It’s only the second season for the especially dedicated men’s section of New York fashion week, but so far it seems there is something missing. In Europe, the fashion weeks are perfectly in sync with the industry’s buying calendar, so that when buyers from the elite stores across the globe are eyeing up what they think will sit perfectly in their shop window.
This means that designers such as Valentino, Raf Simons, Saint Laurent and the recently revitalized Gucci are able to create beautifully crafted garments to essentially flaunt what will be available to us in the coming seasons. Fashion shows are a way for designers to express their creative vision for their brand, in a setting that will reflect the overall mood and inspiration for their more ‘wearable’ collections.
Thom Browne for example; his grey cropped suits are impeccable and are the main driver for the brand, but it is his runway shows that allow him to think outside the box and express his vision through elaborate displays. Recently his Paris show featuring a troupe of battle scarred men stood out, as did his women’s show at New York fashion week.
One issue with New York fashion week: Men is there is no sign of grand old theaters, velodromes and even grocery stores like many of the other fashion weeks have seen. New York seems to squeeze most of the shows in the soulless commercial space of Skylight Jackson Square. Seems a shame considering the potential New York has to offer in terms of inspiring architectural setting. Many of America’s biggest names choose to highlight their main men’s collection abroad, which sets the stage for some of New York’s smaller labels to give it a go. This sometimes can result in fresh, exciting new design, but it seems all too often the shows are played safe and are a little predictable. Grumbling aside, there has still been a lot to get excited about across the men’s FW16 shows so here is some of the best bits:
Grey, Lots of Grey.
It looks like the ‘all black everything’ days are finally over, as designers mixed different shades of grey in many of their looks. This has allowed them to play around with texture a bit more and incorporate more depth and layers in to their looks without going over the top.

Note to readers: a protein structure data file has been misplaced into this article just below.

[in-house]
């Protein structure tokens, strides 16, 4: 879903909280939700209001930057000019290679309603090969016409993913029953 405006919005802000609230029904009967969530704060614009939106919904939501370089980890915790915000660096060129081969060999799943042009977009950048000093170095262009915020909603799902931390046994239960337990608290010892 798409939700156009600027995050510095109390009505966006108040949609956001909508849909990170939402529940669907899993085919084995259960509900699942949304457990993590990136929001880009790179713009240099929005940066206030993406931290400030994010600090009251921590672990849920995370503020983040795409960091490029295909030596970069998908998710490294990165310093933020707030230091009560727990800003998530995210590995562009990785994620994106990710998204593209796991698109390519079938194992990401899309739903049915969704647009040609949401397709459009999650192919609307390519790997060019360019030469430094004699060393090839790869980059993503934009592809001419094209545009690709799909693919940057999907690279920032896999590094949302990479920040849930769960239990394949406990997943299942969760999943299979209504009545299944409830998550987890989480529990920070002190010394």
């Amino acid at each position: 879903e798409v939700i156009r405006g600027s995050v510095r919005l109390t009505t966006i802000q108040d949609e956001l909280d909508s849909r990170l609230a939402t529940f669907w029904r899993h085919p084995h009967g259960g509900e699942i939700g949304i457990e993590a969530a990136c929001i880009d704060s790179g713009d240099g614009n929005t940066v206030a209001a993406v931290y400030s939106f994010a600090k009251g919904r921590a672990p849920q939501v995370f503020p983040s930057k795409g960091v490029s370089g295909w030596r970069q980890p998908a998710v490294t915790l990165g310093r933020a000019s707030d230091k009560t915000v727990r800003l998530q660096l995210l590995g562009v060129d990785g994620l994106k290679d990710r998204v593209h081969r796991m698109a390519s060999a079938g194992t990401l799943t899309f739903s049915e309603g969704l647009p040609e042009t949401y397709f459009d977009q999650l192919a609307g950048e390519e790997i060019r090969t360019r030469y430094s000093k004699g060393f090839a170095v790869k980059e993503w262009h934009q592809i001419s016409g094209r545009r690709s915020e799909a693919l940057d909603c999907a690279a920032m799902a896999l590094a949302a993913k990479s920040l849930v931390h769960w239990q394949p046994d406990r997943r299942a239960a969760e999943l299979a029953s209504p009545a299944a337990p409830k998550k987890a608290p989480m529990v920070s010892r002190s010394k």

The 70’s is back
Allesandro Michele’s Gucci is on the tips of everyone’s tongues these days, and the menswear circuit was abuzz with excitement in the lead up to his FW16 show which displayed lavish embroideries, dazzling patterns, graphics depicting snoopy, jacquard florals, teddy bear motifs, snakeskin suiting all inspired by the 70’s. Saint Laurent’s show was of similar quality, including guests such as Justin Bieber, Lady Gaga, Lenny Kravitz and Pamela Anderson to name just a few, the show was as far away as possible from the brands Spring/Summer ’16 surf-inspired offering, the fall collection falling upon the lush, decorative rigouts of 70’s Glam Rock.
Billy Reid played with sophisticated volumes and soft shapes to create a relaxed elegant collection.
New York’s native designers get a chance to show off their wares and while many of them seem to follow social trends and can hard to distinguish between, the bigger names proved why they’ve been constantly in the spotlight in the big apple.
- Billy Reid brought some of his southern charm to the runway with a soft sophisticated collection
- Todd Snyder formally held positions at Ralph Lauren, Gap and J Crew and this season has brought some interesting collaborations including one with Timex.
- Tim Coppens seems to be going from strength to strength; this season was no different as he displayed some remarkable looks mixing traditional fits with contemporary design.
- Public School had its first runway show in February 2014. With a few major fashion awards to its credit (including two from the CFDA) and the recent appointment for Mr. Osborne and Mr. Chow as the new creative heads of DKNY, Public School just keeps winning.
Still a lot for New York to take in to consideration for their men’s fashion week, but it is still in its youth so fingers crossed for a bit more excitement next time. Maybe it could get some pointers from watching how the women do it.